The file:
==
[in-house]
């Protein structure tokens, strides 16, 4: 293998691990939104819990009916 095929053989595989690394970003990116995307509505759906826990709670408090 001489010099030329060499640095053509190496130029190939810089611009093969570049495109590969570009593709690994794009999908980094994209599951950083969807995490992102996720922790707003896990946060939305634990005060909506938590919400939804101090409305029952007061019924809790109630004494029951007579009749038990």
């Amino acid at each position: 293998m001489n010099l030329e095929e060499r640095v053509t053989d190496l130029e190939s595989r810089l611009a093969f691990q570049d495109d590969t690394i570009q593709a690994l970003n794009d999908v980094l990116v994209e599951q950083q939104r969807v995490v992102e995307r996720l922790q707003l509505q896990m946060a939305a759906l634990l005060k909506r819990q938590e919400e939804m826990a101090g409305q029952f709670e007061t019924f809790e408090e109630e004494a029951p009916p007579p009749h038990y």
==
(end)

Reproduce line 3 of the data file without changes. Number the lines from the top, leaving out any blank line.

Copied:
């Amino acid at each position: 293998m001489n010099l030329e095929e060499r640095v053509t053989d190496l130029e190939s595989r810089l611009a093969f691990q570049d495109d590969t690394i570009q593709a690994l970003n794009d999908v980094l990116v994209e599951q950083q939104r969807v995490v992102e995307r996720l922790q707003l509505q896990m946060a939305a759906l634990l005060k909506r819990q938590e919400e939804m826990a101090g409305q029952f709670e007061t019924f809790e408090e109630e004494a029951p009916p007579p009749h038990y």